Opinion by Michelle Stirling ©2018
Michelle Stirling is Communications Manager for Friends of Science Society
On July 10, 2018, David Suzuki launched a blistering attack against Friends of Science Society and a handful of other groups, like the tiny Rally4Resources, the Canadian Taxpayers Federation and other groups made up of out-of-work oil patch employees and their supporters – most of whom advocate for common sense in support for the Canadian energy industry and rational economic policies. Dr. Suzuki claimed that we and others were a fake front “astroturf” for oil interests, not grassroots at all and our connections should be ‘uprooted.’
This is an absurd claim in context because Friends of Science Society operates as a non-profit on a member-funded budget of about $150,000 a year compared to that of the tax-subsidized David Suzuki Foundation (DSF) charity which has $19 million in assets. Friends of Science has no Ottawa lobbyists – DSF has several. Suzuki Fund also has an endowment fund that earns them some $600,000 a year in interest, and Vivian Krause reports that DSF has reportedly received millions in funding from offshore billionaire philanthropies. If Big Oil is funding us, as Dr. Suzuki claims, they are very cheap.
Let’s uproot Suzuki’s corporate roots. They go way back to the days of Elaine Dewar’s 1995 book “Cloak of Green” – a meticulously researched tome that traces the connections between big corporations, big green and big government. Suzuki was saving rainforests at the time while hobnobbing with various large corporate interests, as Dewar reported. Puzzled, she followed the money. Don’t let me give away the spoiler.
By contrast to the David Suzuki Fund, our group started off in 2002 as a self-funded retirement project for several earth, atmospheric and solar scientists. They used to meet in someone’s basement to share thoughts on various peer-reviewed science papers around the time of the Kyoto Accords. Our founders opposed Kyoto on scientific and economic grounds.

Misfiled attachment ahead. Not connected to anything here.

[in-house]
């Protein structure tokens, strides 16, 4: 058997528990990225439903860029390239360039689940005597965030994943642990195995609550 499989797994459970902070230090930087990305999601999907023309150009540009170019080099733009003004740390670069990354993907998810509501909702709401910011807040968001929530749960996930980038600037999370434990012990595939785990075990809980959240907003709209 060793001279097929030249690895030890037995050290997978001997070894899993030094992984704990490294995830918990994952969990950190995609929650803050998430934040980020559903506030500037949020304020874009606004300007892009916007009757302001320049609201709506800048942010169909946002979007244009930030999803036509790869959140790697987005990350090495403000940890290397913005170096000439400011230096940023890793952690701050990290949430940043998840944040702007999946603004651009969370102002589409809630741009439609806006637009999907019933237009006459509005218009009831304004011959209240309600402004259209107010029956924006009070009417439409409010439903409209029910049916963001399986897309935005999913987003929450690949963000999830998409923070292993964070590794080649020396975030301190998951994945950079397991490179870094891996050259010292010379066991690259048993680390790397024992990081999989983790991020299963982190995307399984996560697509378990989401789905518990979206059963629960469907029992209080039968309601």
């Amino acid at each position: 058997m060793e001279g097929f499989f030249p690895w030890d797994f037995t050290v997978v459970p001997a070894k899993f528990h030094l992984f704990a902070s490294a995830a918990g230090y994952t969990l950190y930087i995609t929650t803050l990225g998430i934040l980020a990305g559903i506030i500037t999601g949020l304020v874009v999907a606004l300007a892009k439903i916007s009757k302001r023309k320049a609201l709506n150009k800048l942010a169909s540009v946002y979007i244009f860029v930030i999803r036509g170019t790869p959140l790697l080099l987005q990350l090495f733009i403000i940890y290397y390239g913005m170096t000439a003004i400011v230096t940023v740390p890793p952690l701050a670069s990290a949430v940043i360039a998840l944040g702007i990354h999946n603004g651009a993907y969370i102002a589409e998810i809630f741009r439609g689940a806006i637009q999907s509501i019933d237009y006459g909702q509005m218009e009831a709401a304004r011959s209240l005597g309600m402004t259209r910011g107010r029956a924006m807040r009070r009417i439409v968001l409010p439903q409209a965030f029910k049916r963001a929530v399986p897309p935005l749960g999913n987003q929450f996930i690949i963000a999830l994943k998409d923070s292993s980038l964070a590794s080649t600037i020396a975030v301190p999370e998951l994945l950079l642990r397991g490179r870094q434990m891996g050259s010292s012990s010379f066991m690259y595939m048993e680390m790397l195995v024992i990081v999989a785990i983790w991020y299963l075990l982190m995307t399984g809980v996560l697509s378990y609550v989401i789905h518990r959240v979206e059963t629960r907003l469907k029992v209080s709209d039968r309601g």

As Enron documents ultimately revealed, Kyoto was not about saving the planet – it was all about the money to be made in emissions trading. Today, Enron lives on through ENGOs and the various corporate/institutional investor interests that fund them.
As most Canadians know, David Suzuki Foundation and Dr. Suzuki himself have been on the front lines of blocking oil pipelines in Canada. So, it is certainly curious that one of the board members of the David Suzuki Fund is a senior person with the Desjardins group. Desjardins is one of the financiers of Kinder Morgan’s Trans Mountain pipeline. Desjardins often does joint ventures with Caisse de Depot et Placement du Quebec.
“Caisse de Depot et Placement du Quebec, Canada’s second-largest pension fund, last month disclosed holdings of 10.2 million shares in Kinder Morgan Canada, making it the largest investor outside of its parent company”
According to an article in Medium, Caisse de Depot et Placement has invested a lot of money into Power Corporation.
Suzuki Fund and Dr. Suzuki himself have been virulent opponents of the pipeline. Why would such organizations continue to fund an ENGO that is vociferously blocking one of their own investments?
DSF and Dr. Suzuki himself are loud advocates of wind farms. Power Corporation, listed as the 358th largest corporation in the world by Forbes in 2017, reported in its 2017 CDP report that it had been funding DSF since 2007 and had extended that funding to 2020 (amount unstated). DSF submitted a large wind proposal to the Alberta Climate Panel (#398) in 2015.
Et voila! Power Corporation subsidiaries are building a wind farm in Jenner, Alberta.
Another DSF board member is a CEO with a subsidiary of OMERS – Ontario Municipal Employees Retirement System – which is one of Canada’s defined benefit pension plans with $95 billion in net assets (Dec. 31, 2017). When recently asked if OMERS might be interested in buying Kinder Morgan’s Trans Mountain pipeline to take it off the federal government’s hands, the answer was maybe.
So, why would their sponsored green social influencer, David Suzuki Fund, be blocking a KinderMorgan pipeline when Caisse de Depot is already a major investor in the company and an investee of one of DSF’s long-term funders? Is this a way to force a ‘saviour’ project for the new Infrastructure Bank of Canada, a bank we believe to be fraught with conflicts of interests.
At the recent G7 meeting, OMERS and Desjardins were there as sponsors, with five other big pension funds, all pushing gender, opportunities for women in finance, and of course, climate risk disclosure. We see the push for climate risk disclosure as destructive to the Canadian economy and have written the Ontario Securities Commission about it.